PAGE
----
Mr. William Wheeldon heartily endorsed all that Mr. Owen had said, and stated that during the whole time Mr. Jordan had been headmaster at Shirley, there had not been the slightest friction with the managers, and not a single complaint from any of the parents, while excellent reports had always been received from the inspectors. He added that had Mr. Jordan's departure not taken place at such an unfortunate time he felt sure that the presentation would have taken the more substantial form of a purse of money, but as the parish had so recently been canvassed from end to end in aid of the school fund, it was not an opportune moment for making a further general collection, and therefore the managers and a few friends had taken it upon themselves to offer this small proof of their appreciation. In conclusion, he wished Mr. and Mrs. Jordan all success in their new home.
    Miss Millward, one off the teachers, then presented Mr. Jordan with an inkstand, on behalf of the teachers and scholars, wishing him every success and happiness.
    Mr. Jordan, in returning thanks, modestly disclaimed all praise for anything he had done during his residence in Shirley, and said that though he had often failed at what he aimed at, yet he had at least worked with good intentions, and he was glad to find that his efforts had been appreciated. He assured them he did not need any tangible gift to remind him of Shirley, where he had made many kind friends, and that the three and a half years he had spent there had been one of the happiest periods of his life. The presentation had taken him completely by surprise, and he could not possibly express all he felt, but he asked them to believe that he did most earnestly thank them for all their great kindness, and hoped that they would rally round his successor in the same hearty way which they had been such a help to himself.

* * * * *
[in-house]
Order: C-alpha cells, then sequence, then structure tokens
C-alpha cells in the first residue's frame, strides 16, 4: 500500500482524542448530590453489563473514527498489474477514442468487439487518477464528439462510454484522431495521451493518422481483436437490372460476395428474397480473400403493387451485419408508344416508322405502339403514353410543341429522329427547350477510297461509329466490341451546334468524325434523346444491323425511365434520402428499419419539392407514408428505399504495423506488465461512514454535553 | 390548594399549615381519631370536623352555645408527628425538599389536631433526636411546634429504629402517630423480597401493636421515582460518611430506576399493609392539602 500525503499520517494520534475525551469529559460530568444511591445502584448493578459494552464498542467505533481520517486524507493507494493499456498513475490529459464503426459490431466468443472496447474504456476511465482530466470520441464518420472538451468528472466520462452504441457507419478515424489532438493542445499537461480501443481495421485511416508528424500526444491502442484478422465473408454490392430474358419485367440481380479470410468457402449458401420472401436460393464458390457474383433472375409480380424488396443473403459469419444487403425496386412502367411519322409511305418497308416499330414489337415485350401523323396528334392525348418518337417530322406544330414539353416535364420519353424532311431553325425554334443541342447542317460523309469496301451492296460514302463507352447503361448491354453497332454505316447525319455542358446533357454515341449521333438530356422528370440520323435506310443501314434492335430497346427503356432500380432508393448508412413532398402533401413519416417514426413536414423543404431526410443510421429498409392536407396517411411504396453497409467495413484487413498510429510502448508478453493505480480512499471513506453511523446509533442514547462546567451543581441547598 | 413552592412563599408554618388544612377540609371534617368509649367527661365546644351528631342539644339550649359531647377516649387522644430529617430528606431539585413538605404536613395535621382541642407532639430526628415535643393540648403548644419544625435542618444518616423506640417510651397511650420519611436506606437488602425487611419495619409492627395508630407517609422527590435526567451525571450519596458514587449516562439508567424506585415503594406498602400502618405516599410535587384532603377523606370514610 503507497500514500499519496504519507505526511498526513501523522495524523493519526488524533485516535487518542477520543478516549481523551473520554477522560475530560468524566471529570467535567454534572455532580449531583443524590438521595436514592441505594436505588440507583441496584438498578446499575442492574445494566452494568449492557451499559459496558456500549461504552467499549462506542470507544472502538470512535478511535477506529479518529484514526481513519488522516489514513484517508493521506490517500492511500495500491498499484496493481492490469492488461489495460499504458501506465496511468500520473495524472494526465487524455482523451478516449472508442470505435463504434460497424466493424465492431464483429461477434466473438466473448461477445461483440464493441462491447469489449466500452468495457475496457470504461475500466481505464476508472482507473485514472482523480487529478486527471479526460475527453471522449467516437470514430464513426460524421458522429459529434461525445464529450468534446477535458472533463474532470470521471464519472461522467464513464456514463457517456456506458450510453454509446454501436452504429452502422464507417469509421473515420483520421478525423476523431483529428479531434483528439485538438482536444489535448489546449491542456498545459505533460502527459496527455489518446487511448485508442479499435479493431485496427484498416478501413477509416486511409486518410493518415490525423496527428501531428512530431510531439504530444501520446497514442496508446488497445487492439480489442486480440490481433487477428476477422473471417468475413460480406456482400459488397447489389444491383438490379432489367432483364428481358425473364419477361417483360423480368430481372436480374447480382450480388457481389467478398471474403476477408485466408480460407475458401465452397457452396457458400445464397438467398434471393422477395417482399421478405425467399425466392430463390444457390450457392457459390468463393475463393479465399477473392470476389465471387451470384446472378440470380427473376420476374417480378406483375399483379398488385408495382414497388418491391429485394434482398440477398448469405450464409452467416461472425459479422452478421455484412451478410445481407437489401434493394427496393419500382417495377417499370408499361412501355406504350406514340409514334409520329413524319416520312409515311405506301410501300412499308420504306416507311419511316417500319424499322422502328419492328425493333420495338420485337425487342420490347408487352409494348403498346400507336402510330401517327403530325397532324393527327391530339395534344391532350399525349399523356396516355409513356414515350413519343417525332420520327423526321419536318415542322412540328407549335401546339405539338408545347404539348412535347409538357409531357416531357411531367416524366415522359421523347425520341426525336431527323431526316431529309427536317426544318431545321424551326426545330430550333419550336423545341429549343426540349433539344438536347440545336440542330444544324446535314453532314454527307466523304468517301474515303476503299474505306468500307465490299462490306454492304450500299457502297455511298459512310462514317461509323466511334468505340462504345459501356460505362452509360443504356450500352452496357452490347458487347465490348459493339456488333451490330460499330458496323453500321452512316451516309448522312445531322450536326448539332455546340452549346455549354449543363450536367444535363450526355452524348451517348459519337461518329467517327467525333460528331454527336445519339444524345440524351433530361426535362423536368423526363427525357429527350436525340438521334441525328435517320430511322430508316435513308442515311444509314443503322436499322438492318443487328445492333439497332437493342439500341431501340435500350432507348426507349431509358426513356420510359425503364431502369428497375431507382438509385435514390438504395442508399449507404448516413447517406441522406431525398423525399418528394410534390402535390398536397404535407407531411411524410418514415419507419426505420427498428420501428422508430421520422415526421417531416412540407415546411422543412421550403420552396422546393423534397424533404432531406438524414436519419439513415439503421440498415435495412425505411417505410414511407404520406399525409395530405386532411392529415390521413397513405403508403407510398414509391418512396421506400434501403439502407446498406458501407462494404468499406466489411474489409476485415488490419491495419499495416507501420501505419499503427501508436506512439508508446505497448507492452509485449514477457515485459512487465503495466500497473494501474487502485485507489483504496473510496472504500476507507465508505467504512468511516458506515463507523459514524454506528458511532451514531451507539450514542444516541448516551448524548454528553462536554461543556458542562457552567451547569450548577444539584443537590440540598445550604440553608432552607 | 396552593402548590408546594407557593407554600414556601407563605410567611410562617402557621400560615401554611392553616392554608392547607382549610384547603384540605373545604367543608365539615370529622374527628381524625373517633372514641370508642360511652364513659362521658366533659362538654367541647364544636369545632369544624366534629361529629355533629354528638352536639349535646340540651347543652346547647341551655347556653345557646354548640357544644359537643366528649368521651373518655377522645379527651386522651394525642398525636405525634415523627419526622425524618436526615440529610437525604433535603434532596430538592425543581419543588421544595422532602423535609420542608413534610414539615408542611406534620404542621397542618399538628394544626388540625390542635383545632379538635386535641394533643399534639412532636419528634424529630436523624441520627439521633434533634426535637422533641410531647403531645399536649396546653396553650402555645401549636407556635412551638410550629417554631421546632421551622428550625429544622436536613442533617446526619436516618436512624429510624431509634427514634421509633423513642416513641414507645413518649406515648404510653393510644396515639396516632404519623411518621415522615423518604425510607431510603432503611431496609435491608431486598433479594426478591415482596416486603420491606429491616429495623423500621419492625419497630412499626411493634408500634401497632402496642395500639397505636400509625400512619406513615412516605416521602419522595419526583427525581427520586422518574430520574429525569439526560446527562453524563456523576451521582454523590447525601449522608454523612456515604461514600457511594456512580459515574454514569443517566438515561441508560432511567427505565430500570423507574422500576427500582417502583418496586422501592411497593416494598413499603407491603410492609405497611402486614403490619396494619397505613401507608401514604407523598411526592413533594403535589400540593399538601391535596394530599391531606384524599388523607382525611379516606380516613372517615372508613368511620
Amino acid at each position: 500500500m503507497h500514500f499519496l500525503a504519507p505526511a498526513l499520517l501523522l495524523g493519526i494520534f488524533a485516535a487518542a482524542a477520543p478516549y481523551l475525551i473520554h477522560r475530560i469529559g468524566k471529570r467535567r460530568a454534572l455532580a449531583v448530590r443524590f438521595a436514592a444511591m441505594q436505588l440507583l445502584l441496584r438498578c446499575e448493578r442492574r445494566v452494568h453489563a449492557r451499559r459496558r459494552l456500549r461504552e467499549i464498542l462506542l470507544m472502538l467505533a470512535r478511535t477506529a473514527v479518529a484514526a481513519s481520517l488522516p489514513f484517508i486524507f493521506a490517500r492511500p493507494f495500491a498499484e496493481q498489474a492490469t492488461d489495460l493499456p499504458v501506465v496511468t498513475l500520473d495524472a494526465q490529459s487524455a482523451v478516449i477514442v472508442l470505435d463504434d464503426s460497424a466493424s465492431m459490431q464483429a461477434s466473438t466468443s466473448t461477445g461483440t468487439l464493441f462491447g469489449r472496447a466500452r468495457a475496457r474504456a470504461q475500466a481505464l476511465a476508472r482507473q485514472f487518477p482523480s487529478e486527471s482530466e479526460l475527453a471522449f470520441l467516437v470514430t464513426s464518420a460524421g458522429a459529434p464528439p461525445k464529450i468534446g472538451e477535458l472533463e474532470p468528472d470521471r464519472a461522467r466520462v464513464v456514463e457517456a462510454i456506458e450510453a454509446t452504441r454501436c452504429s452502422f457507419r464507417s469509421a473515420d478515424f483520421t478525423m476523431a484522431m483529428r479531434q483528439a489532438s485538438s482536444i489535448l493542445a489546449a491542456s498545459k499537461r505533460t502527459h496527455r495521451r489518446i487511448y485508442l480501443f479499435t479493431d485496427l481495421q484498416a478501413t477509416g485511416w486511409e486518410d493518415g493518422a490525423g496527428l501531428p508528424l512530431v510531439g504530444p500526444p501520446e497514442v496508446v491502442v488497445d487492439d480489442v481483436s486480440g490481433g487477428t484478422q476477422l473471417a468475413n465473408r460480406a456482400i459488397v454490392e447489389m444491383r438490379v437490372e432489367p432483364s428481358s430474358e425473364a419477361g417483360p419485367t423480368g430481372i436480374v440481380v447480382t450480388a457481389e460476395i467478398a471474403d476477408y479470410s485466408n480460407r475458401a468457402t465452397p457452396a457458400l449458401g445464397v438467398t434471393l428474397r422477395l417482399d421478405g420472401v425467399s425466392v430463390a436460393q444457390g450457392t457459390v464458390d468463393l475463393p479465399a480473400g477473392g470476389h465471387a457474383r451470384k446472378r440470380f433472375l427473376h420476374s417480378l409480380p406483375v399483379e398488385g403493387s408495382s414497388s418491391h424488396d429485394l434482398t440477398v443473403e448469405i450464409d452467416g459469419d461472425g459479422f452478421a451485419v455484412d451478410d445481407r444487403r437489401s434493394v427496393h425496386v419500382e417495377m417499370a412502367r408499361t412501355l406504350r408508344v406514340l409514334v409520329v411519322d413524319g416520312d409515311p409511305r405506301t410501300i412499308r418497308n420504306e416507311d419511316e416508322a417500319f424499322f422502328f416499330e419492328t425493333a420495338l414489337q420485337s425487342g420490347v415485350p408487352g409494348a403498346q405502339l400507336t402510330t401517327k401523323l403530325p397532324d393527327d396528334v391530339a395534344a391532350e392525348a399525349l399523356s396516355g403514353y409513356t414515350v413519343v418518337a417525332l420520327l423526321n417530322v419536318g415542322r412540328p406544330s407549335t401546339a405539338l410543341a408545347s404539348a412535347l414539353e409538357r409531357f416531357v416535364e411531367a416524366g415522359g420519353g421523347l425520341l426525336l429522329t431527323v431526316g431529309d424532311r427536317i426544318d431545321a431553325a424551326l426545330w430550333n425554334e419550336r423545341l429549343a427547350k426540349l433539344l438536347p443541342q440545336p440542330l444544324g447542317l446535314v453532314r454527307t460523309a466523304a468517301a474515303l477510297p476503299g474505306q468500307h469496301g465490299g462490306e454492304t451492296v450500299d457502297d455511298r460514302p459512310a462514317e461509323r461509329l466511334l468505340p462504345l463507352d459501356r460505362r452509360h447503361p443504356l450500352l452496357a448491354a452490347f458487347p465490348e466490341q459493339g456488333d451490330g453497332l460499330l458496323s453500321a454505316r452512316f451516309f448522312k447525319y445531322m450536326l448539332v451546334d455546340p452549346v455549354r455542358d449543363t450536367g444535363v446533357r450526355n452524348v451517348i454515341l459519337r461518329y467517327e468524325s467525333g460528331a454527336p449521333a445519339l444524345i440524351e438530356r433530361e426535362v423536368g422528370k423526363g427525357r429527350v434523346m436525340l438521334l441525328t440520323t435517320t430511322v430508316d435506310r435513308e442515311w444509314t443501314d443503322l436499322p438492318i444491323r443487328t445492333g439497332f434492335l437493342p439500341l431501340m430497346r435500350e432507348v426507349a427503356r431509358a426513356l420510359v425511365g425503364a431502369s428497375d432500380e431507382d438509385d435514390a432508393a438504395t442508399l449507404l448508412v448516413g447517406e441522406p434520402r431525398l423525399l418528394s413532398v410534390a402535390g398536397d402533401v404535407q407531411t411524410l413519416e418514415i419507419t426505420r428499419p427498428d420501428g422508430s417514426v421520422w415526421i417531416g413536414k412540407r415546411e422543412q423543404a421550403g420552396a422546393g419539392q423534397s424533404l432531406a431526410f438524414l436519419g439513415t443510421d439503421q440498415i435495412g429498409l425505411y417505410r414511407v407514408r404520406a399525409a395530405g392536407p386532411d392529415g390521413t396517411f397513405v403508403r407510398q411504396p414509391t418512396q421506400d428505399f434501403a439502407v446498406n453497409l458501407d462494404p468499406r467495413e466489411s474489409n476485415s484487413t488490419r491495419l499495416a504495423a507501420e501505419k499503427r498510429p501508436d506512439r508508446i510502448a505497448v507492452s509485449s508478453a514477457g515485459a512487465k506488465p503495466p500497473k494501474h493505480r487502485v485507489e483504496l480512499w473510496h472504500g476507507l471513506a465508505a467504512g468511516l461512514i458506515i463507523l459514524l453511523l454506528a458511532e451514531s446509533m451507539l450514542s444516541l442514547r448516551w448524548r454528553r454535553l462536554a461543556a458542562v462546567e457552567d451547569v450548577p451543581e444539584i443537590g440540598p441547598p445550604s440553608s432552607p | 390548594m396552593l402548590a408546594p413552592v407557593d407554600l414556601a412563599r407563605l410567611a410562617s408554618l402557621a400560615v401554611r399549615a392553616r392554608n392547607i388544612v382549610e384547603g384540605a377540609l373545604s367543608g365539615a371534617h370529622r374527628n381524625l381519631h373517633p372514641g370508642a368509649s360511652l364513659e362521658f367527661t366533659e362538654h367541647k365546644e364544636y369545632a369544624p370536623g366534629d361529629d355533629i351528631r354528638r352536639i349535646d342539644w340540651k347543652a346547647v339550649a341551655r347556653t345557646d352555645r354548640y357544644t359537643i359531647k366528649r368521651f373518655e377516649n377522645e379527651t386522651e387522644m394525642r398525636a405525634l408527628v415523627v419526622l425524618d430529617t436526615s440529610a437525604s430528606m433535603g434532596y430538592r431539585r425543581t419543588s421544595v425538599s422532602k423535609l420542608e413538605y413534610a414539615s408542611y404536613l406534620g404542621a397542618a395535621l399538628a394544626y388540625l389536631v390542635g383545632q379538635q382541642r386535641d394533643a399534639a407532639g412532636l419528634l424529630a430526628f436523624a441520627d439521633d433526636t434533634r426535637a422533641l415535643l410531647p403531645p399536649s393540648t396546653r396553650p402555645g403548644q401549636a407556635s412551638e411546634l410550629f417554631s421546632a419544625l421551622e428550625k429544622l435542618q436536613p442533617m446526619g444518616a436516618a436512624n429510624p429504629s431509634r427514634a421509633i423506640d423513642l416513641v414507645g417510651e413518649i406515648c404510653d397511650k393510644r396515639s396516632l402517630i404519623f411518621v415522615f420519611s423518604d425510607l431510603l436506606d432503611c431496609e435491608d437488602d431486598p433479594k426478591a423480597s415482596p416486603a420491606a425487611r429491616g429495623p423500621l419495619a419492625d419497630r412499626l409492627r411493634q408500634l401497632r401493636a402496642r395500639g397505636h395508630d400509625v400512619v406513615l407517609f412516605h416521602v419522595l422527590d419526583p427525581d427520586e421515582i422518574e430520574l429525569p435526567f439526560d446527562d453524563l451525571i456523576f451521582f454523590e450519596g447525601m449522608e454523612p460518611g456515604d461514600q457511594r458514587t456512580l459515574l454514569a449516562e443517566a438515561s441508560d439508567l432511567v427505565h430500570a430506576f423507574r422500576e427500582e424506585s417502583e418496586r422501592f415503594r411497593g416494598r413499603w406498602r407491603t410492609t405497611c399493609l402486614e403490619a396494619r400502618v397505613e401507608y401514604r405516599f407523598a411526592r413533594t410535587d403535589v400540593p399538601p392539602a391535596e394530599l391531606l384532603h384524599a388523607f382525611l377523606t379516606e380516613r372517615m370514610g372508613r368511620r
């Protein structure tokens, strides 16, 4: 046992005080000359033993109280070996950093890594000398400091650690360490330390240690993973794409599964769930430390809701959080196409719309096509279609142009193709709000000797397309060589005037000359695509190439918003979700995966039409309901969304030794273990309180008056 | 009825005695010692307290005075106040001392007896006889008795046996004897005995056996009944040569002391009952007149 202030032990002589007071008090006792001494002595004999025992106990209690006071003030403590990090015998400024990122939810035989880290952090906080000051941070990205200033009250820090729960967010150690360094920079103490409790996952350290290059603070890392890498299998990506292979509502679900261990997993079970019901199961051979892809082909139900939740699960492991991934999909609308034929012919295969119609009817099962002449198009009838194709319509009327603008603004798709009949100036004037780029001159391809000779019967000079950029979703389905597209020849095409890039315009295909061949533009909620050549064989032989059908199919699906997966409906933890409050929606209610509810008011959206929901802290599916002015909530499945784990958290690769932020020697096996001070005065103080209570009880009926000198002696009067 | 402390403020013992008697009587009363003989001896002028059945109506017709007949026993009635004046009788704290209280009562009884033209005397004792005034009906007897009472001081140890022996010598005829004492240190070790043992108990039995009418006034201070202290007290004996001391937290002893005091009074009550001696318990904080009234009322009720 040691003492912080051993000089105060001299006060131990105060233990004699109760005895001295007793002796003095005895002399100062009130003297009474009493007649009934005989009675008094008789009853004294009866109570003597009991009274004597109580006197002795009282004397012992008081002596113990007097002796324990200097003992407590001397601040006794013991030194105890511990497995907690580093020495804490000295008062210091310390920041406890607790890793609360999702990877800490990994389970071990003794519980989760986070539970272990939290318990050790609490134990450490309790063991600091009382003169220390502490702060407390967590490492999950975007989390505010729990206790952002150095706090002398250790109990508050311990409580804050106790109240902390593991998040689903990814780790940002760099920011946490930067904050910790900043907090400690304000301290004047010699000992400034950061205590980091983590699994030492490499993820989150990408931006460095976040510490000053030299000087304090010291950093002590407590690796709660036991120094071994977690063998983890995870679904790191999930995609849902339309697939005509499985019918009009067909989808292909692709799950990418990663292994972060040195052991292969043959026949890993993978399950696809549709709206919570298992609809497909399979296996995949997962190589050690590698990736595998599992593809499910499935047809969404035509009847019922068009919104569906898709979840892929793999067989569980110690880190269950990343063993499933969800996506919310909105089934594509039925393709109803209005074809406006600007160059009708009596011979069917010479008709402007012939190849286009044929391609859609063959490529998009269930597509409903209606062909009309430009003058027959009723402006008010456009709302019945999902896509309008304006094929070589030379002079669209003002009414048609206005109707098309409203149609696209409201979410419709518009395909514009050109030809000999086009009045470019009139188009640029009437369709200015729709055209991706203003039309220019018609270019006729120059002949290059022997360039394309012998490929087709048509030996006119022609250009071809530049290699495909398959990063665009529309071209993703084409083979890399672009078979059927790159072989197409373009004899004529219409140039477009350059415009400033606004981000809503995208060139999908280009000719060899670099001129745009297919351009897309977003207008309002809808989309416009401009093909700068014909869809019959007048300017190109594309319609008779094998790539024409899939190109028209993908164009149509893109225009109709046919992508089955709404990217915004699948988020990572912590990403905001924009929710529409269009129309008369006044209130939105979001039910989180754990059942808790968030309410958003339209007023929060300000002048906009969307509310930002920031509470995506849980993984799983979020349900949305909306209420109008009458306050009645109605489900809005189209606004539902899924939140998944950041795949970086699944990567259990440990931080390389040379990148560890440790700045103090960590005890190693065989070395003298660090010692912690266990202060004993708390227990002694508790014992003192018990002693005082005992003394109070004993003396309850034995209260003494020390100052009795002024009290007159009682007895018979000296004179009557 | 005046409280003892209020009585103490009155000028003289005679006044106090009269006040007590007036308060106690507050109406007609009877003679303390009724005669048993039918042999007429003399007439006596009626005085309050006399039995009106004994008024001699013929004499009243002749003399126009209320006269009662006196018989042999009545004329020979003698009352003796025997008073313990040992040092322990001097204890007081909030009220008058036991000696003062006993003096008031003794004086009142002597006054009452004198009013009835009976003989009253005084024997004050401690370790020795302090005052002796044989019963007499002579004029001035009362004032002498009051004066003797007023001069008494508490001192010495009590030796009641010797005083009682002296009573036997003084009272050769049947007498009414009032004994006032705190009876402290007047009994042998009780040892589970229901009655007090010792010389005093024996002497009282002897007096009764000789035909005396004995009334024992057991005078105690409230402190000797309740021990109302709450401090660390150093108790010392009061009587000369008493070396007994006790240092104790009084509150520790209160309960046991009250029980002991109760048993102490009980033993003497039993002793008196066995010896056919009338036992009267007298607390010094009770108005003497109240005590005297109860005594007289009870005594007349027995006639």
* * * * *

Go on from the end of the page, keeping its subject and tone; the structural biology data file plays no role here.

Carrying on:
Mr. Jordan's speech was received with loud applause, and the audience heartily joined in singing, “For he's a jolly good fellow.”
    At the close of the concert Mr. Jordan briefly thanked the audience for their attention during such a lengthy programme. He also wished to express his sincerest thanks to all who had help in any way; to those who had lent costumes or goods; to the teachers and Mrs. F. Goodall for help in dressing the children etc.; to Messrs. Cheshire, Fairclough, Gillman, Kimble and Williamston for their contributions to the programme; to Mr. Tully for plants; and to Mr. Rushton, who very kindly provided cakes for the children before going home. The proceedings closed with the National Anthem.
    In connection with Mr. Jordan's departure, it may be added here that in his capacity as organist of the parish church his loss will be also much felt. He is a musician of exceptional ability, having earned the right to use the letters A.T.S.C., Lond., after his name, and though the simple form of service in use at the village church has by no means afforded full scope for his talent, yet he has given the congregation ample opportunity of realising something off the character of true music. Mr. Jordan's ever ready help at all social functions held at the school will also be much missed.